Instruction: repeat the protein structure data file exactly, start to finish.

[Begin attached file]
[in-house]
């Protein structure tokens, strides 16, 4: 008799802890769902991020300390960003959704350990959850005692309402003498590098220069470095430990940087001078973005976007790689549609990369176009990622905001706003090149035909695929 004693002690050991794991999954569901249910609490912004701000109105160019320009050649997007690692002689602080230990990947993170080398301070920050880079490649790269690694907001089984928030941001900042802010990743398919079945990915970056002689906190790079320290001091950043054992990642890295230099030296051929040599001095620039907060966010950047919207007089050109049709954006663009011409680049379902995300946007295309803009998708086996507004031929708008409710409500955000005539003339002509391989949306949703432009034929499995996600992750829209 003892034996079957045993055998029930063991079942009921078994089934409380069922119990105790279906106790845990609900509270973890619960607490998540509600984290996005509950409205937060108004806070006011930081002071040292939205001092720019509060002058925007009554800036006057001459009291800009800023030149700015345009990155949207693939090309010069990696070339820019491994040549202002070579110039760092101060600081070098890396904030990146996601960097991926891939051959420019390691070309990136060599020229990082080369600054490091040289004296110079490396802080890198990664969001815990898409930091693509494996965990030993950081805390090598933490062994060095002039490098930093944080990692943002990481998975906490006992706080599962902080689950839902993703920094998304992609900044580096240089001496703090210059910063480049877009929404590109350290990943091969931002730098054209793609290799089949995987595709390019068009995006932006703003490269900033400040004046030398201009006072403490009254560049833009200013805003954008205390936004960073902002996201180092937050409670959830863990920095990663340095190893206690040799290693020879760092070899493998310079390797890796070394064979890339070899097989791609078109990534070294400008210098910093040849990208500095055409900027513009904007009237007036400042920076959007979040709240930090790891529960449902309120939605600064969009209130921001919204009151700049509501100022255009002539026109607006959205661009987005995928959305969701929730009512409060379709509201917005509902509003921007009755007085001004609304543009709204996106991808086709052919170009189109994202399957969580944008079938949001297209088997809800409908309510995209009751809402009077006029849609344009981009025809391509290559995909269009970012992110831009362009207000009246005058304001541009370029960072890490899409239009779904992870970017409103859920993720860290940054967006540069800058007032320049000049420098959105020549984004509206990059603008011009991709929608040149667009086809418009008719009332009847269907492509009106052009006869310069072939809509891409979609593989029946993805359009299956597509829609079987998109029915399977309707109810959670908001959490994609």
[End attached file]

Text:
[in-house]
């Protein structure tokens, strides 16, 4: 008799802890769902991020300390960003959704350990959850005692309402003498590098220069470095430990940087001078973005976007790689549609990369176009990622905001706003090149035909695929 004693002690050991794991999954569901249910609490912004701000109105160019320009050649997007690692002689602080230990990947993170080398301070920050880079490649790269690694907001089984928030941001900042802010990743398919079945990915970056002689906190790079320290001091950043054992990642890295230099030296051929040599001095620039907060966010950047919207007089050109049709954006663009011409680049379902995300946007295309803009998708086996507004031929708008409710409500955000005539003339002509391989949306949703432009034929499995996600992750829209 003892034996079957045993055998029930063991079942009921078994089934409380069922119990105790279906106790845990609900509270973890619960607490998540509600984290996005509950409205937060108004806070006011930081002071040292939205001092720019509060002058925007009554800036006057001459009291800009800023030149700015345009990155949207693939090309010069990696070339820019491994040549202002070579110039760092101060600081070098890396904030990146996601960097991926891939051959420019390691070309990136060599020229990082080369600054490091040289004296110079490396802080890198990664969001815990898409930091693509494996965990030993950081805390090598933490062994060095002039490098930093944080990692943002990481998975906490006992706080599962902080689950839902993703920094998304992609900044580096240089001496703090210059910063480049877009929404590109350290990943091969931002730098054209793609290799089949995987595709390019068009995006932006703003490269900033400040004046030398201009006072403490009254560049833009200013805003954008205390936004960073902002996201180092937050409670959830863990920095990663340095190893206690040799290693020879760092070899493998310079390797890796070394064979890339070899097989791609078109990534070294400008210098910093040849990208500095055409900027513009904007009237007036400042920076959007979040709240930090790891529960449902309120939605600064969009209130921001919204009151700049509501100022255009002539026109607006959205661009987005995928959305969701929730009512409060379709509201917005509902509003921007009755007085001004609304543009709204996106991808086709052919170009189109994202399957969580944008079938949001297209088997809800409908309510995209009751809402009077006029849609344009981009025809391509290559995909269009970012992110831009362009207000009246005058304001541009370029960072890490899409239009779904992870970017409103859920993720860290940054967006540069800058007032320049000049420098959105020549984004509206990059603008011009991709929608040149667009086809418009008719009332009847269907492509009106052009006869310069072939809509891409979609593989029946993805359009299956597509829609079987998109029915399977309707109810959670908001959490994609």